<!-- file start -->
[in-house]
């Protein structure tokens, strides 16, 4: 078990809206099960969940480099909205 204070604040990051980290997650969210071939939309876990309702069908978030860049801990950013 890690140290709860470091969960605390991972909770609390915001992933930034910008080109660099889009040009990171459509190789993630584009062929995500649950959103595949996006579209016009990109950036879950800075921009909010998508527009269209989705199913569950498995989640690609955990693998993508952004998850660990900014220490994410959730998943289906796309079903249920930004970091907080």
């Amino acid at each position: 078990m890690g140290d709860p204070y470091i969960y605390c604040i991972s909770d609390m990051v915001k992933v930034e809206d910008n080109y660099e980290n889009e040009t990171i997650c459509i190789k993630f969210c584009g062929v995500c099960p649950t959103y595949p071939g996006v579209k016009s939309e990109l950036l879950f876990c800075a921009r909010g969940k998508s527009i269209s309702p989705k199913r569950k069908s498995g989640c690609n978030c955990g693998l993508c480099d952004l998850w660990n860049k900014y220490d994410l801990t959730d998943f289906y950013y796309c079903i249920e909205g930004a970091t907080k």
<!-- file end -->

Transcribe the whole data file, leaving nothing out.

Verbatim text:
[in-house]
């Protein structure tokens, strides 16, 4: 078990809206099960969940480099909205 204070604040990051980290997650969210071939939309876990309702069908978030860049801990950013 890690140290709860470091969960605390991972909770609390915001992933930034910008080109660099889009040009990171459509190789993630584009062929995500649950959103595949996006579209016009990109950036879950800075921009909010998508527009269209989705199913569950498995989640690609955990693998993508952004998850660990900014220490994410959730998943289906796309079903249920930004970091907080």
């Amino acid at each position: 078990m890690g140290d709860p204070y470091i969960y605390c604040i991972s909770d609390m990051v915001k992933v930034e809206d910008n080109y660099e980290n889009e040009t990171i997650c459509i190789k993630f969210c584009g062929v995500c099960p649950t959103y595949p071939g996006v579209k016009s939309e990109l950036l879950f876990c800075a921009r909010g969940k998508s527009i269209s309702p989705k199913r569950k069908s498995g989640c690609n978030c955990g693998l993508c480099d952004l998850w660990n860049k900014y220490d994410l801990t959730d998943f289906y950013y796309c079903i249920e909205g930004a970091t907080k």